And in the meantime, pity poor Manti Te'o, who - regardless of whether he helped engineer this mischegas or not, surely had no idea of the clown show that was about to be unleashed on him. Because once you invest $100K a year into someone, they stop being a person, and they become a commodity, and the imaginary girlfriend becomes just another value-add.

Monday, January 21, 2013

The Sportsthodoxy Guide To The Coachin' Harbaughs

Now that the matchup is set for the Super Bowl (We're not monetizing this thing, so we're going to say "Super Bowl" all we want instead of, say, "The Big Game" or "The Uper-Say Owl-Bay" or whatever the NFL's lawyers insist on) it has become clear that the major storyline for the game will be Harbaugh vs. Harbaugh. Having the two coaches of the two Super Bowl participants be brothers offers an unprecedented opportunity to beat the topic of fraternal competition to death, and we look forward to the full weight of Fox, ESPN, Sports Illustrated and others being turned to pumping a glorified, billion dollar version of "Mom liked me better!"

With that in mind, here's your quick guide to telling the two coaching brothers apart so that in the weeks to come, you can have a better grasp on which one of them you think is being overexposed at any given moment:

Jim Harbaugh
John Harbaugh
Best known for winning...
At Stanford
The loyalty of Ray Lewis
San Francisco 49ers
Baltimore Ravens
Has a star player who...
Is named Frank Gore
Might have once been drenched in gore
Lost last year’s conference championship game because...
He kept sending a kick returner with a concussion out onto the field
Forgot that special teams are actually part of the game
Quarterback in the NFL for over a decade, though not very well
Defensive back for the U. Yes, it was a shock to us, too.
Got his coaching break from...
Dad, and don’t think he’s ever going to hear the end of it
Andy Reid
Run in with authority...
DUI arrest in 2005
Once bumped a ref and got fined for it
Is going to win the Super Bowl because...
His head will explode during a sideline tantrum if he doesn’t
Ray Lewis has said that God wants him to. And even God is afraid of Ray Lewis

Sunday, January 20, 2013

Stan Musial, R.I.P.

We do a lot of snark here about sports, and a lot of it is justified. Consider the outrageous sums of public money spent to maintain college and professional sports programs, the ridiculous behaviors of those engaged in the games as participants, management or media, and the general whackadoodle behaviors of us fan types, the field of sports is what you'd call a target-rich environment. There is so much bad faith, bad business, bad behavior and bad thought going around that there's material everywhere you turn.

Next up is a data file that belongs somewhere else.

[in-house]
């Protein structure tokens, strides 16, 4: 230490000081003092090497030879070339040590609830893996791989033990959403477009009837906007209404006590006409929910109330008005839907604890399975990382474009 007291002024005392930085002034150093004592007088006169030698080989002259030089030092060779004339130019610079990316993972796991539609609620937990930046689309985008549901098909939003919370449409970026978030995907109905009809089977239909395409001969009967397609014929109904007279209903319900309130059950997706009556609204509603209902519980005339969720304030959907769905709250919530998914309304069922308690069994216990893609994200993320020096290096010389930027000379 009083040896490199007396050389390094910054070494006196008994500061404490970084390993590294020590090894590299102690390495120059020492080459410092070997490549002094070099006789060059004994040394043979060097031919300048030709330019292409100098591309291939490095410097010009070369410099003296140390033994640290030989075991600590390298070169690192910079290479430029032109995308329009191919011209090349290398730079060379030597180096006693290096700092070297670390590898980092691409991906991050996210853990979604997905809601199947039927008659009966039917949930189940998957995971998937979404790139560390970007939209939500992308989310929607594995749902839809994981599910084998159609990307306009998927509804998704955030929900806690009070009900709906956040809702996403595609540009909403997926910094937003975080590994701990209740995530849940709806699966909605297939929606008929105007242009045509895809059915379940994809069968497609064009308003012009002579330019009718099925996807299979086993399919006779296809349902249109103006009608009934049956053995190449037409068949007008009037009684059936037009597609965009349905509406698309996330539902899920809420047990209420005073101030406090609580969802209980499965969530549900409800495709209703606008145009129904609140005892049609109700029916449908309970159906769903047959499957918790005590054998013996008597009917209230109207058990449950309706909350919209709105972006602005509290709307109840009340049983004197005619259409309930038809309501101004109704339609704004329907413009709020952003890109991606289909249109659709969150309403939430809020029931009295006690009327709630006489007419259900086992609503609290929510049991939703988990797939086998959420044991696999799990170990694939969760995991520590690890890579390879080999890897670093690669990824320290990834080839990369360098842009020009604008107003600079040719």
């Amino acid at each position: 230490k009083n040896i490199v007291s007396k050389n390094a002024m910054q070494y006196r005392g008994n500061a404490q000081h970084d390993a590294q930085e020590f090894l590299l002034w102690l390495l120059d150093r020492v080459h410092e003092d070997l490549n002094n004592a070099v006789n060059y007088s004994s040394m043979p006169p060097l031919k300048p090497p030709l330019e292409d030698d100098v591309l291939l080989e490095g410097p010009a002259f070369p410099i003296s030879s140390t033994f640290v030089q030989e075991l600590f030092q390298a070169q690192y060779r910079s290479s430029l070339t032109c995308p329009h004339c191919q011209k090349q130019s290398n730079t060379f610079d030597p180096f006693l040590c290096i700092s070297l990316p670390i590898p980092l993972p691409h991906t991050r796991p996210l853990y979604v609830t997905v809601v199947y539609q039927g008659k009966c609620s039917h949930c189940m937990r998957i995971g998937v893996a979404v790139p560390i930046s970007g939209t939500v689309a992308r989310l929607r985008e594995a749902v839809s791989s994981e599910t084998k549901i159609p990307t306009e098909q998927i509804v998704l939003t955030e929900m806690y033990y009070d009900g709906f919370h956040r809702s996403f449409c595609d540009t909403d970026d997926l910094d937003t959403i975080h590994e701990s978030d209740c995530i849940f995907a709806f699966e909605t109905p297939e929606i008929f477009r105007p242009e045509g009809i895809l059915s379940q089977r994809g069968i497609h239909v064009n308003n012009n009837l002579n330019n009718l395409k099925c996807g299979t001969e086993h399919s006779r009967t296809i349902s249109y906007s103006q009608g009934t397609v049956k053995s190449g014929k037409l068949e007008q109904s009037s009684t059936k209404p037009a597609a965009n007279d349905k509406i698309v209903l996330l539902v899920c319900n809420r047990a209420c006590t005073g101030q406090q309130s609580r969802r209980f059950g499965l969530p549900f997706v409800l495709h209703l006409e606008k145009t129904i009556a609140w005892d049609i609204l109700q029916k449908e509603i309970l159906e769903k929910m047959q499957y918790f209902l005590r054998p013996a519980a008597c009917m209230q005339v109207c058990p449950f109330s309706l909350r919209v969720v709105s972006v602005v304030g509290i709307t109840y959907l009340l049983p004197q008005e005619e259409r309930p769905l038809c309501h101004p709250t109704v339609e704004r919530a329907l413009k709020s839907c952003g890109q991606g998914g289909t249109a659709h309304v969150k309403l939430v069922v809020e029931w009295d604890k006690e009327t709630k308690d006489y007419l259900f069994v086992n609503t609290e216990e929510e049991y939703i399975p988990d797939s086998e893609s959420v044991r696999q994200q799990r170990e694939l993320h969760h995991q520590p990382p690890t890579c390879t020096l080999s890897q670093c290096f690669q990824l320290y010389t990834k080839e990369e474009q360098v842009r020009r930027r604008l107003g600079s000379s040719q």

So much so, really, that it's possible to lose track of the reasons we actually like this stuff. And there are reasons, good ones - the shared experience of watching your team succeed or fail, magnificent feats of athletic prowess and will, and occasionally, the transcendence of an individual athlete whose performance and behavior are both beyond reproach.

Stan Musial was one of those guys. Remarkable on the field - 24-time All Star, 3630 hits, .559 career slugging percentage, 475 home runs, you name it - he was by all accounts, as remarkable off it. "Everyone I know in St. Louis has a ball signed by Stan" said Hardball Talk's Drew Silva. Story after story about him cheerfully signing autographs for all who asked, not for profit but because he knew it meant something to those asking. 71 years of by what all accounts was a happy marriage to the same woman. His well-known penchant for unleashing his harmonica skills at the drop of a hat. His ability to bring people together, as witnessed by the crowds gathered to pay tribute at his statue last night.

God knows, there are bigger problems in the world. There are people dying every day whose nobility should be noted, whose contributions should have been shouted from the rooftops. But that does not change the fact that, within the rather narrow purviews of this blog, Stan the Man was one of the greats, and his was a life well worth celebrating.

Saturday, January 19, 2013

Earl Weaver, R.I.P.

I got into baseball in the late 70s, a time that can best be described as the Golden Age of cantankerous, aging managers. In Los Angeles you had Tony Lasorda, who had not descended into self-parody. Cincinnati had Sparky Anderson. Pittsburgh, you had Chuck Tanner - geniuses all, or so it seemed to a kid who got to watch the dugout antics of Danny Ozark on a regular basis.
And in Baltimore, you had the best of them all, Earl Weaver, the philosopher-king who'd hold press conferences in the nude, get prescriptions exclusively from Doctor Longball, unleash Brother Low on the world, and legendarily if apocryphally blister fellow Cheltenham alumnus Reggie Jackson into silence with a brutal, relentless application of logic.